“This season was definitely the one. Our coach purchased us these new clubs with carbon fiber which totally will take our driving to the next level,” said men’s golf captain Max Goodwin ’20, who jumped at the chance to talk about how his breakout season was prematurely ended. “Yeah I was shooting the same score as last year in practice, but I know I was about to figure it all out.”

“I can’t believe my season was cut short,” complained Julia Fisher ’21. “Last season my chronic toe twitch devastating our season, but now that I’m better I’m confident I’d have lead us to the championship.”

As of press time, both Goodwin and Fisher have advised their friends and families not to open ESPN’s preseason power rankings.

Student Who Bleeds Big Red Sadly Returns Latest Nike Shoes

Philadelphia, PA—Following President Martha Pollack’s decision to terminate Cornell’s licensing relationship with Nike, Big Red superfan Matthew Walker ’19 sadly returned his recently purchased Nike flyknit shoes.

“It’s hard to give up the freshest, most form-fitting shoes I’ve ever worn,” Walker admitted dejectedly, “but as a Cornellian through and through, I must do my part to stand in solidarity with my school, even if that means great sacrifice.”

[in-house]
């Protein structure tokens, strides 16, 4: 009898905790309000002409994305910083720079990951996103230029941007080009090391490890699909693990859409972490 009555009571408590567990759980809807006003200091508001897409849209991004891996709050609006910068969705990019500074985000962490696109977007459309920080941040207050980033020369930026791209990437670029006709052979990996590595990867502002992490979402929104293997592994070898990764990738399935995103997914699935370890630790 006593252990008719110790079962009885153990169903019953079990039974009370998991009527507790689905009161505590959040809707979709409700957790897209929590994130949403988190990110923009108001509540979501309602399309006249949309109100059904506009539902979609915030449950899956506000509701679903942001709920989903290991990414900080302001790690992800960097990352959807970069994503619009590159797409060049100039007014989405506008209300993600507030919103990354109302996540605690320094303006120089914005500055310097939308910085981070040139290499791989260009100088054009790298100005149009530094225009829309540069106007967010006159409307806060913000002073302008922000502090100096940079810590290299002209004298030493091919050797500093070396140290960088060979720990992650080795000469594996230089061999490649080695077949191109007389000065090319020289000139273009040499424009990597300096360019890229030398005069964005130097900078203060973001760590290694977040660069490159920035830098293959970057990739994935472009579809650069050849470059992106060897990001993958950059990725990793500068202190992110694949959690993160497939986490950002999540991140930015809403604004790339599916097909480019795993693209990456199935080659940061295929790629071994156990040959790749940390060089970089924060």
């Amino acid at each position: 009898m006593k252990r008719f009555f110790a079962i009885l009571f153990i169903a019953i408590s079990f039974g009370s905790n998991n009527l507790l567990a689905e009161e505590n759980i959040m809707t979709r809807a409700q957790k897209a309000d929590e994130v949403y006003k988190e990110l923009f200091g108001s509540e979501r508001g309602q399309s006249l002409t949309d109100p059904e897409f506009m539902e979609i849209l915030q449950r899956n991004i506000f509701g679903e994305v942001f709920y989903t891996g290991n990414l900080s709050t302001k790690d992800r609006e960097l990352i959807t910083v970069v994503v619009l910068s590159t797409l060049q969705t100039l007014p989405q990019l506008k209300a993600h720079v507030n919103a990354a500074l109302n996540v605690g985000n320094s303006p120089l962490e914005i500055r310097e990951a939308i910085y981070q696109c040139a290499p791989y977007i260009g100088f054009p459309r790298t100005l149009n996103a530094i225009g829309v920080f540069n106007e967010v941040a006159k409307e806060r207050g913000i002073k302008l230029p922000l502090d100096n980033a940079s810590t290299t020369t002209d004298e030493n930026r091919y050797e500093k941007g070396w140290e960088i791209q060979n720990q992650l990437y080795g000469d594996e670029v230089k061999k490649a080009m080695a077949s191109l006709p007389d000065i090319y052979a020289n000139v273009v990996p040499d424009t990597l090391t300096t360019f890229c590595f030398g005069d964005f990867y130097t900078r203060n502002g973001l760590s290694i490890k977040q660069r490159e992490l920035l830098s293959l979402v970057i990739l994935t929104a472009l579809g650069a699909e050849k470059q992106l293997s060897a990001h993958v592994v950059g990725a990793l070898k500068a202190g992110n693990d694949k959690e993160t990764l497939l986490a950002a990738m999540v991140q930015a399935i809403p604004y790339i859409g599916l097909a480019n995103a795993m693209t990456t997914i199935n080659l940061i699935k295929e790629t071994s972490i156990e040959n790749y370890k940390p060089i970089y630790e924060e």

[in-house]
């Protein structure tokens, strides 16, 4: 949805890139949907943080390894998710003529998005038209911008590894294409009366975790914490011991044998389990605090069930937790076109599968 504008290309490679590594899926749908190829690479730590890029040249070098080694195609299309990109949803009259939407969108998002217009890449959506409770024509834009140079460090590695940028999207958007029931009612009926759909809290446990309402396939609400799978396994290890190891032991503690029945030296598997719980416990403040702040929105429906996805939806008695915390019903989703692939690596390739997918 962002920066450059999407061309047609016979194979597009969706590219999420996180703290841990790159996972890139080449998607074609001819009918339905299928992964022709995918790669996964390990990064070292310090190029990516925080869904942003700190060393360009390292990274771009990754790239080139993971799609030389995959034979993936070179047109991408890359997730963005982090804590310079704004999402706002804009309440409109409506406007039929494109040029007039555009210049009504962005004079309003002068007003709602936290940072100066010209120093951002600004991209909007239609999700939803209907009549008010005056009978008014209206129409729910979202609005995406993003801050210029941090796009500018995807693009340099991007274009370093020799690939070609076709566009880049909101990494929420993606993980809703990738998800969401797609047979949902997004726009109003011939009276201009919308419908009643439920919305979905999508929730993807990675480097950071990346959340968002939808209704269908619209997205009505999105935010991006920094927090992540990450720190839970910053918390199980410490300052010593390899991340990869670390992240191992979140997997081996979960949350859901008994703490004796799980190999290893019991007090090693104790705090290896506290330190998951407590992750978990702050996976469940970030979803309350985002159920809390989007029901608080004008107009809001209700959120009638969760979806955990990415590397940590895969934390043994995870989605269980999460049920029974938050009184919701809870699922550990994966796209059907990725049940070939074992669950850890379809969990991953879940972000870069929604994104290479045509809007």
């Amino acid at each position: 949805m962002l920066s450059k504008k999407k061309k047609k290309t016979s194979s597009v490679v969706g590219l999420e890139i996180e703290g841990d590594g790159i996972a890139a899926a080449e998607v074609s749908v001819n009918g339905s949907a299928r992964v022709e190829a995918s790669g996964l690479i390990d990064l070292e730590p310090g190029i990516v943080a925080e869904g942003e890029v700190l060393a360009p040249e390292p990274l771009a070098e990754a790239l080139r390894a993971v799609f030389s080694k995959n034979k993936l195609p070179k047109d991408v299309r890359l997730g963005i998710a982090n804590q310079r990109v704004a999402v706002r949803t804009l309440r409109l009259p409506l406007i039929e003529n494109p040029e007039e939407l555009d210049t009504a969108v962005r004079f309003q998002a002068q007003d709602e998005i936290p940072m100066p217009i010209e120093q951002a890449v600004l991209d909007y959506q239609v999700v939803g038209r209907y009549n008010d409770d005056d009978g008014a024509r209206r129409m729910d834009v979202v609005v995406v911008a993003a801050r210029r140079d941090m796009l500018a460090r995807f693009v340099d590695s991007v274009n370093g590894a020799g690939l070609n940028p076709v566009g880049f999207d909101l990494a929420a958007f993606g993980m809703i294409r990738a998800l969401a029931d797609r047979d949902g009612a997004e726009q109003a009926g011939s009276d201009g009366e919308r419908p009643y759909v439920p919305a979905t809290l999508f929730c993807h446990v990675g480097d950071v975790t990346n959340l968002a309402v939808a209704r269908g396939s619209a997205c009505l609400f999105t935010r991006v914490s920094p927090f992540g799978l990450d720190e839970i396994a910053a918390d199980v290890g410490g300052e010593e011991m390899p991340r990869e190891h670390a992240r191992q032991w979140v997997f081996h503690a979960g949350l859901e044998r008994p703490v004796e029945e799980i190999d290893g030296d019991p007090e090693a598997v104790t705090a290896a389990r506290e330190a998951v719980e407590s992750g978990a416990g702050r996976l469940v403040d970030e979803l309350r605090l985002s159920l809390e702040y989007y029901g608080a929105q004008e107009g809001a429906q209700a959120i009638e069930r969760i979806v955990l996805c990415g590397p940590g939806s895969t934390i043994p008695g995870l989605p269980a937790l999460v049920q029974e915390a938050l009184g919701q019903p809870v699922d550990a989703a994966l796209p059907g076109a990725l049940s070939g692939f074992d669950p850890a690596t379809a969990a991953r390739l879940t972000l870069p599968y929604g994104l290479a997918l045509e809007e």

Continuing his effort to embody the values of his university, the ultra-devoted student burned more than 500 dollars’ worth of Cornell Nike gear from his closet, including the beloved quarter zip he wore to every hockey game last year.

“It must be done,” said Walker as he sorrowfully but unhesitatingly downloaded his return label on “Cornell has spoken against global injustices and stood up for fair labor by cutting ties, so it’s time for me to terminate my relationship with the brand too.”

Walker was seen distressfully clutching his remaining Cornell apparel as the UPS truck drove away with his prized sneakers, comforted only by his commitment to his school’s commitment.

Cornell Hockey Only Down by Three Goals Entering Fourth Quarter